Ripples 9-10-15

If one takes some time outdoors to observe and think, often one realizes that we are surrounded by so many fascinating creatures and behaviors.  Little miracles of nature that if appreciated for what they are make our lives better as our understanding of the real world deepens.  Ok, that’s pretty heavy on philosophy, but that’s what often happens when one thinks about all of the massive changes to ecosystems that happen during migrations.  And- birds are pretty interesting to begin with, so fall, when there are so many more of them, becomes a wondrous time of year.
Chimney_swift_overheadOne such occurrence has been taking place at my home, an old farmhouse with a large, now unused brick chimney, that has been a nesting place for chimney swifts since our family has lived there (and probably long before that).  Chimney swifts are hardly noticeable birds that spend most of their lives on the wing feeding on insects (and I think flying just for the joy of it).  Before people, they nested in hollow trees in forests, but when we removed trees they found that brick chimneys worked just fine (although I wonder about the fumes).  Upon their return from the tropics in spring, a pair, or trio (there often seems to be an extra adult) select a chimney which provides them a nesting place safe from many predators and has a rough surface upon which they can grasp and hang.  They build a nest of sticks glued together with their saliva and pasted to the sidewall of the structure, and in midsummer can be heard feeding their young.  The nest reminds me of a the hammocks that mountain climbers use as overnight shelters on sheer rock faces.  The adults fly many miles to catch enough insects to sustain themselves and their growing young, chattering as they travel over our yards at higher altitudes than swallows often do.  In late summer the young fledge and join the adults, and often groups of 5-7 birds are then seen pursuing their prey.
ChimneySwift23Chimney swifts don’t seem to like being alone, and in early fall (mid-August) begin forming larger flocks in preparation for their southward migration.  While during nesting a chimney is occupied by a single family, in fall they gather in communal roosts of many birds.  It was this behavior that I observed recently at our house.  About a week ago, while mowing the lawn in the evening, I suddenly noticed dozens of swifts circling the yard, far more than had been there in summer.  I decided to tell the rest of the family, but had just a few more minutes of mowing to do.  When I shut off the mower, I realized that all the birds were gone.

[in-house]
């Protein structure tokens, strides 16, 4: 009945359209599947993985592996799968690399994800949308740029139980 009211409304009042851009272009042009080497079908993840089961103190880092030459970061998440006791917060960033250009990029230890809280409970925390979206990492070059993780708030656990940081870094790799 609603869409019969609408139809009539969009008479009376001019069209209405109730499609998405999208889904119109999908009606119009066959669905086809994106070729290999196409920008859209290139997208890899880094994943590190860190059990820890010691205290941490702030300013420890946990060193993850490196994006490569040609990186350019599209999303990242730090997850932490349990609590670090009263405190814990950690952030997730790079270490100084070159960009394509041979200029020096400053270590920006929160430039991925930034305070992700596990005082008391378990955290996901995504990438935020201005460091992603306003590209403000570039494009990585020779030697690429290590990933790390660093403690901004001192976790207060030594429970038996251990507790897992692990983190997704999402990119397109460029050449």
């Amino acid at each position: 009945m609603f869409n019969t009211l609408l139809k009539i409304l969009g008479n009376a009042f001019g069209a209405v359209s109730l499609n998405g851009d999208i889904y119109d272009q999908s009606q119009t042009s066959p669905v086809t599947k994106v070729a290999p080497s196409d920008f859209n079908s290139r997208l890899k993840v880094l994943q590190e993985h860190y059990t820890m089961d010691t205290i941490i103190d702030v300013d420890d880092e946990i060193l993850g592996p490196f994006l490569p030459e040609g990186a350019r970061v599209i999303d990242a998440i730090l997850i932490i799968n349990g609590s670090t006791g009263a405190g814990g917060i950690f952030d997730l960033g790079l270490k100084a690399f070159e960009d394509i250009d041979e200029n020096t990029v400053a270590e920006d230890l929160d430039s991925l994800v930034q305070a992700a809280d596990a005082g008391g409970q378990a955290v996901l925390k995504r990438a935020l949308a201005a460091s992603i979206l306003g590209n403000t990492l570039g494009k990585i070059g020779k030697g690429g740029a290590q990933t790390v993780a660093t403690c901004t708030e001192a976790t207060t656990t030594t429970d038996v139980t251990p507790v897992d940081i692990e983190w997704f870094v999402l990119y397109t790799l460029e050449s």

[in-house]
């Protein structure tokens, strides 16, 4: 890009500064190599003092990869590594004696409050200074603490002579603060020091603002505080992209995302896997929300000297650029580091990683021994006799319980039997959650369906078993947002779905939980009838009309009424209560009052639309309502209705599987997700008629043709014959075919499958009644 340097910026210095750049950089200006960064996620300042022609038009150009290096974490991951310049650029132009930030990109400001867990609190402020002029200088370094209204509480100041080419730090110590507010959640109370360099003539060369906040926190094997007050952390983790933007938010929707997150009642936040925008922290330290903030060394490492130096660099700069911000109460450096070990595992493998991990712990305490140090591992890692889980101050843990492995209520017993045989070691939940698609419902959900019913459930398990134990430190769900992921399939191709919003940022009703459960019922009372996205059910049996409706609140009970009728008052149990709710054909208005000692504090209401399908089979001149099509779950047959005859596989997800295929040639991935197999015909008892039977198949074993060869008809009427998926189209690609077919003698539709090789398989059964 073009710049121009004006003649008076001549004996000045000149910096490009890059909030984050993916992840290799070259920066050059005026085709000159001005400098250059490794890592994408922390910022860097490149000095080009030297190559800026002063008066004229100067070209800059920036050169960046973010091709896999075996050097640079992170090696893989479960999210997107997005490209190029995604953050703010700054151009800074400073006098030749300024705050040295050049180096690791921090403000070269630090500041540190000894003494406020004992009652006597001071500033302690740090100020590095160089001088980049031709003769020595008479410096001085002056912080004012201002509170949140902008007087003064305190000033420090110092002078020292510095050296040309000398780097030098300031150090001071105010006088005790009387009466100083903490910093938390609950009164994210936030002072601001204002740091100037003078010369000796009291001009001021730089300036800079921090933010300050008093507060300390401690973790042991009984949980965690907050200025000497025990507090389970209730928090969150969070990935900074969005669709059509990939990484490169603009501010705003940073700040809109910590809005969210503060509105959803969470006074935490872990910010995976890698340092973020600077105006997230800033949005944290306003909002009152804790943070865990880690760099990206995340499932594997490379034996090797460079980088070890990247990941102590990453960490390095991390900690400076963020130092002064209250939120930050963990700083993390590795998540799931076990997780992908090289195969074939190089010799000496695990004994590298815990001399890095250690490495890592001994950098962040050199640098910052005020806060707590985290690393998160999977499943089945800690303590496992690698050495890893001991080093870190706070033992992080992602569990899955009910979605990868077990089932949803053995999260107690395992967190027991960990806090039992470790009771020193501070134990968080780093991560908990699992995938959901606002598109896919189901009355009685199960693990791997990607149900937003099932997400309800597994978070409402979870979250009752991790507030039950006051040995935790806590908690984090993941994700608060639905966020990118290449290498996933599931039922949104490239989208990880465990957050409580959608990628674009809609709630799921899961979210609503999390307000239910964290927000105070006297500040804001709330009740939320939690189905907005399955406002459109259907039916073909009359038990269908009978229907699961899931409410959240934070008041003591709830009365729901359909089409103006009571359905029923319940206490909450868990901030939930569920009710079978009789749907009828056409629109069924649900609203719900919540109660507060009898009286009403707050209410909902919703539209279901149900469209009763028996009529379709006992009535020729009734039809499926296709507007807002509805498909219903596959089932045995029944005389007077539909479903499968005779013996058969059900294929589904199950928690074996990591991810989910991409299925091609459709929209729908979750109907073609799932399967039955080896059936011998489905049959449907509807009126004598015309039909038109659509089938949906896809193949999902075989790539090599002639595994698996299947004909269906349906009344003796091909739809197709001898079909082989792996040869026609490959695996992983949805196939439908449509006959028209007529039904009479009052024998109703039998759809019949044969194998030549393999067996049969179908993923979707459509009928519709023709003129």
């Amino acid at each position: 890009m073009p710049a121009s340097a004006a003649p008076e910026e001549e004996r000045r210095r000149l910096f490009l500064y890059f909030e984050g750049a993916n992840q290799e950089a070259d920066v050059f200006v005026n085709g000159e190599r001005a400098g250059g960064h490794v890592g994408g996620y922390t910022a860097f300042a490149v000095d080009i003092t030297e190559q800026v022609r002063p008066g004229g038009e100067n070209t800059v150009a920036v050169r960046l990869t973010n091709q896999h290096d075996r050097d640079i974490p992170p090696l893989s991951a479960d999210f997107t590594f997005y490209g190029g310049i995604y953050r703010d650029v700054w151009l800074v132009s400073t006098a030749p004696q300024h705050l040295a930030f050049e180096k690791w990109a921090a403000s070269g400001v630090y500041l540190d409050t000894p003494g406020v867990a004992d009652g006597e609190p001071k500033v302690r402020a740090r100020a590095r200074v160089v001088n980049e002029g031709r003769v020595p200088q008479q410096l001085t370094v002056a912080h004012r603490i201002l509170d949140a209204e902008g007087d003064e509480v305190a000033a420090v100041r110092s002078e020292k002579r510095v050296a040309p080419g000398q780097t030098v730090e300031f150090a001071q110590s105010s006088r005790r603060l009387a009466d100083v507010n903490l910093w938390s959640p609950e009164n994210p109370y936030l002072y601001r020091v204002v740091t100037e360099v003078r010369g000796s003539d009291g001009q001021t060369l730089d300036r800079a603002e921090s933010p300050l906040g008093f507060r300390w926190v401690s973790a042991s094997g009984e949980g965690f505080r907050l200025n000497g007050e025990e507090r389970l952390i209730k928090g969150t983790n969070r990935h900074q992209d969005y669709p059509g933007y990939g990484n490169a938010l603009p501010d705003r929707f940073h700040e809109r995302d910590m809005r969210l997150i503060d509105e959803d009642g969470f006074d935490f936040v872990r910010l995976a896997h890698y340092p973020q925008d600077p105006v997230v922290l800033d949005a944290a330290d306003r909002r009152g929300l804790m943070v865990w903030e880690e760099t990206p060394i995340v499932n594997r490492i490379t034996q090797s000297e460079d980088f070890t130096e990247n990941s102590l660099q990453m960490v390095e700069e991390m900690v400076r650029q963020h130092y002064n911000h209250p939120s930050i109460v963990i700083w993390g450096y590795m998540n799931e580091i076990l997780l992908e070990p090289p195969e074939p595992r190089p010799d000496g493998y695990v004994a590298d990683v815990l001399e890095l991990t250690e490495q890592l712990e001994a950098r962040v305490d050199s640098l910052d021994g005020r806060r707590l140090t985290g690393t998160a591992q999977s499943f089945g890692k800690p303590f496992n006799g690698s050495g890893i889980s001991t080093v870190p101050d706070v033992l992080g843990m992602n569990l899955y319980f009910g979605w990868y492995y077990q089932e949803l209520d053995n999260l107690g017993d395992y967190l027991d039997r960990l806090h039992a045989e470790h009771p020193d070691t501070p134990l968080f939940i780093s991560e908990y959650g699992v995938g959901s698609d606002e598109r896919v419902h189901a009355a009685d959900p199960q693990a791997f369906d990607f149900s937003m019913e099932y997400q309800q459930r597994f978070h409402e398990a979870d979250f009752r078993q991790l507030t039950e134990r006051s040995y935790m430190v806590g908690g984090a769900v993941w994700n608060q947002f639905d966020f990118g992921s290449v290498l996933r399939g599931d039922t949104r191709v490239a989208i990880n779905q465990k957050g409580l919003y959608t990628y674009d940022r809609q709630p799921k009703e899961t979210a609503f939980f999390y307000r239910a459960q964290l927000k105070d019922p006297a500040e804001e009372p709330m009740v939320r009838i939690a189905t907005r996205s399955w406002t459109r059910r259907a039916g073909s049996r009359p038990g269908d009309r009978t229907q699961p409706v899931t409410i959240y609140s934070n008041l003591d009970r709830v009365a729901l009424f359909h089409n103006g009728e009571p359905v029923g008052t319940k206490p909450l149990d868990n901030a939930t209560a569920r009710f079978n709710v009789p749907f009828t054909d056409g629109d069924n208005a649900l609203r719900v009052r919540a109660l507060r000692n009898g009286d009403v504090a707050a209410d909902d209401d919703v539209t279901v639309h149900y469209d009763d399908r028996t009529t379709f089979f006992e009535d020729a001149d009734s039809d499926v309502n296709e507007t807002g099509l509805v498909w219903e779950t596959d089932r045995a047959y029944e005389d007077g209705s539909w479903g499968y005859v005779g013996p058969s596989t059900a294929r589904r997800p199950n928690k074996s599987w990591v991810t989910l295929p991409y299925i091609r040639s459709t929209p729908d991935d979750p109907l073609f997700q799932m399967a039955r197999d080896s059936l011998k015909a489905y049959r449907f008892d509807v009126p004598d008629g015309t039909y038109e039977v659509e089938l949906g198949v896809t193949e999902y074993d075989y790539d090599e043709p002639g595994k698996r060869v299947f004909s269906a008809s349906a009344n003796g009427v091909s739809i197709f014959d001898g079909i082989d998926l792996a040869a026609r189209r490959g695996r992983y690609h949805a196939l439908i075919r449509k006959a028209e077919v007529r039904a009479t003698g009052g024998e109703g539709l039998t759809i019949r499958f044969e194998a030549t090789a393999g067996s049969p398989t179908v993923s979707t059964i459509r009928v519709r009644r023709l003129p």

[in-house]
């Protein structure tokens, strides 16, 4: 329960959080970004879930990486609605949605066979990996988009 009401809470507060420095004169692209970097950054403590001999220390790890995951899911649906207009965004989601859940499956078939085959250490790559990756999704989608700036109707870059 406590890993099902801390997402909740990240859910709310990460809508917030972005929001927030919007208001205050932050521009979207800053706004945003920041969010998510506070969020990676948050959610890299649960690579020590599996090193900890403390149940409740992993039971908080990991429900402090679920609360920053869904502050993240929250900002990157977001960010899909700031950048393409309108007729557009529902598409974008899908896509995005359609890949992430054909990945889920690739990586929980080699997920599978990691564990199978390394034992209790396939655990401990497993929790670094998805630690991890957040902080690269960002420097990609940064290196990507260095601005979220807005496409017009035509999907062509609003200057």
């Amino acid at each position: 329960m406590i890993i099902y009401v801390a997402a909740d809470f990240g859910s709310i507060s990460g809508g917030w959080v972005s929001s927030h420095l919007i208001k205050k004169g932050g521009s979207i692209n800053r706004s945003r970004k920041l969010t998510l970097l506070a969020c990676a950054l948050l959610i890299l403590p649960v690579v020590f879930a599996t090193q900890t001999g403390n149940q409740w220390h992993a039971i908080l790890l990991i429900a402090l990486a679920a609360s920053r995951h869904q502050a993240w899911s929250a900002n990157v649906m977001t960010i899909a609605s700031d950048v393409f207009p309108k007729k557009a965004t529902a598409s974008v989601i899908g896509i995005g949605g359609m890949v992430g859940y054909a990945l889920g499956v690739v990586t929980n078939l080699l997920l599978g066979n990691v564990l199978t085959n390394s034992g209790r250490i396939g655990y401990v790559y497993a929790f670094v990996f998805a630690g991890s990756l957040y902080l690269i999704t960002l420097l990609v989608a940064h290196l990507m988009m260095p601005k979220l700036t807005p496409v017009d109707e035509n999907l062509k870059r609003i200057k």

The next evening, perched on lawn chairs, we watched.  Sure enough at sunset the sky above the yard was again filled with dozens of swifts, and after wheeling over the house for a while they began to fold back their wings and drop into the chimney one by one like leaves falling.  They had already begun entering the chimney when we began counting, but we still counted 37 while we watched.  A few nights later we counted 44.
We’ve replaced our furnace this year, and the new one doesn’t require a chimney.  We could cap off our masonry chimney, but really don’t want to displace our swift tenants.  Like all wild birds, they have a hard life, especially for those which travel so far during the year.  There are fewer nesting places than their used to be as chimneys become a thing of the past, pesticides poison their insect food, and tall structures present a collision hazard.  People are now counting swifts to determine what is happening to their population, and people are erecting artificial structures in which they can nest.
Are chimney swifts “good” for anything?  Well, anything that adds to the diversity and thus stability of nature is important, to paraphrase Aldo Leopold.  In a selfish sense, a bird that eats 12,000 flying insects each day is certainly important and probably good for us.  Those 44 swifts that slept in my chimney probably polish off a half million mosquitoes and other bugs each day, or about 193 million in a year.  That’s a bit of a miracle in itself.

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